David C. Innes
The sixteenth-century political theorist Niccolò Machiavelli turned the world upside down when he introduced the notion that man, through an astute understanding of his world, could rise above the vicissitudes of life and actually overcome fortune.
In chapter 25 of The Prince, the infamous author states that though people had previously thought that fortune and God govern the affairs of men, it is rather that fortune governs half and men the other half. (Machiavelli was no Calvinist.) In saying this, he implicitly identifies God with mere fortune. As his argument continues, he reduces the role of fortune to those circumstances in which men have not taken prudent measures to resist her. When "wise" princes heed this advice, they secure their power and glory. Machiavelli was not the first to think like this, but he was the first to state these principles openly and shamelessly with a view to making them respectable.
In the book of Daniel, Nebuchadnezzar is one such prince who is ambitious to expand his empire. He delights in the vastness of his dominion and in the glory of his accomplishments: "Is not this great Babylon, which I have built by my mighty power as a royal residence and for the glory of my majesty?" (Dan. 4:30). As the cultural descendants of Machiavelli and the spiritual descendants of Adam, we have similar ambitions. They may be petty from a political standpoint, but they are spiritually no less a rebellion against the kingdom and glory of Christ than Nebuchadnezzar's boast.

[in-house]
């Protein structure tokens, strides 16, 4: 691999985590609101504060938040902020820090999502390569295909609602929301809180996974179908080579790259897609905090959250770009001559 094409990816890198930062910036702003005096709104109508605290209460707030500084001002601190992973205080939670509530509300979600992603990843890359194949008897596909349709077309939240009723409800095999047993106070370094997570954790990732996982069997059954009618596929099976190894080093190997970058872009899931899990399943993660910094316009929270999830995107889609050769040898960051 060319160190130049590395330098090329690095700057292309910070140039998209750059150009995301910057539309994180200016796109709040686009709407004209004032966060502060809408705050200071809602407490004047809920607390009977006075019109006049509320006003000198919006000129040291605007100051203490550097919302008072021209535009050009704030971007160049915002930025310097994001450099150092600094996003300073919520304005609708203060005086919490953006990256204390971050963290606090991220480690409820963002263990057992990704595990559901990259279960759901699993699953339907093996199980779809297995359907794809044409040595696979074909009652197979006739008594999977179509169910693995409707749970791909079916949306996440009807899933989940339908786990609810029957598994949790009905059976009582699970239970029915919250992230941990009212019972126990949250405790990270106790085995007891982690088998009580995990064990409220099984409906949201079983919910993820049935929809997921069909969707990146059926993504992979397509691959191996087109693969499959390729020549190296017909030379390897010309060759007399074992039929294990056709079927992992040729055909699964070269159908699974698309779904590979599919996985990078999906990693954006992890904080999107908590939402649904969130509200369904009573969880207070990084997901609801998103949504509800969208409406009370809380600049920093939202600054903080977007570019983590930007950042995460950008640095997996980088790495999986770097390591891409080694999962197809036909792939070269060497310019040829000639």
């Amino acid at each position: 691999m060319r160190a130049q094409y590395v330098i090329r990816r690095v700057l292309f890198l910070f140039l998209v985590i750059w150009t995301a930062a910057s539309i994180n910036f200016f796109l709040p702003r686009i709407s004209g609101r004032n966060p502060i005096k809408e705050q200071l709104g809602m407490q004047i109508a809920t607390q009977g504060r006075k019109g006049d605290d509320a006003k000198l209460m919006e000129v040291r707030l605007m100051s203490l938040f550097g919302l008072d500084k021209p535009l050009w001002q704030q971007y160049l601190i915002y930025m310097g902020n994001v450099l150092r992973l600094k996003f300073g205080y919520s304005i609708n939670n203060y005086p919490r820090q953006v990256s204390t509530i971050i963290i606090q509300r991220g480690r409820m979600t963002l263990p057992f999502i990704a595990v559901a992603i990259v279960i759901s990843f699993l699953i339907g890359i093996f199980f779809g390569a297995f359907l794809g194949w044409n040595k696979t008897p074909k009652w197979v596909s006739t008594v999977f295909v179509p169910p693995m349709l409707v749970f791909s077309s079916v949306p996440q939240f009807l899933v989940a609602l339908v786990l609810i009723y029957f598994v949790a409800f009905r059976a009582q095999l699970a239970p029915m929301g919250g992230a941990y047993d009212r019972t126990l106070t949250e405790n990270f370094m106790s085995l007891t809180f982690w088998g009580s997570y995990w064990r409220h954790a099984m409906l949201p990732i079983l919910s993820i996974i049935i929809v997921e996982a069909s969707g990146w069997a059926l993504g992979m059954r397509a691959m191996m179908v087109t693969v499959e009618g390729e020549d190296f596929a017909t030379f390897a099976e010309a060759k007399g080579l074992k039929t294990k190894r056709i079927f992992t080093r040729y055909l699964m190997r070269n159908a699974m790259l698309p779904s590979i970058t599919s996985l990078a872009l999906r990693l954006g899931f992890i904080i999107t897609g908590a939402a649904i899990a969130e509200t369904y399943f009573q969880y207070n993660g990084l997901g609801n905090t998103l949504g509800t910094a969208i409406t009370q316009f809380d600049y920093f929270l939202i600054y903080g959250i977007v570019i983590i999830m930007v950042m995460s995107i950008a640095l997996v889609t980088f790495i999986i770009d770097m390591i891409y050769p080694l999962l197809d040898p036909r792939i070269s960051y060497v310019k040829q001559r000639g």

Nebuchadnezzar is a man in control. He even controls his gods through priests and sacrifices. When he conquers other countries, he thereby controls their gods. However, he will see that he cannot conquer the Lord along with Israel. Rather, he will learn that the Lord is the God of all nations.
Daniel 2 opens by telling us that "Nebuchadnezzar had dreams." Ordinary dreams come and go, but he had one that troubled him. It was filled with threatening images, and it portended a disastrous future sweeping down upon him. Wishing to conquer fortune rather than be conquered by it, he calls for the Chaldeans, magicians, and the like to give him the meaning of this dream. Probably suspecting that these supposedly wise men have been flattering him in their interpretations of his previous dreams, and wanting to be sure of the meaning of this one, he requires the Chaldeans first to tell him the content of the dream and only then the interpretation. Anyone with a ready wit and a good imagination can give a convincing interpretation of just about any dream. Nebuchadnezzar calls them "lying and corrupt words" (2:9)—words not in the king's service, but in the self-service of the interpreters.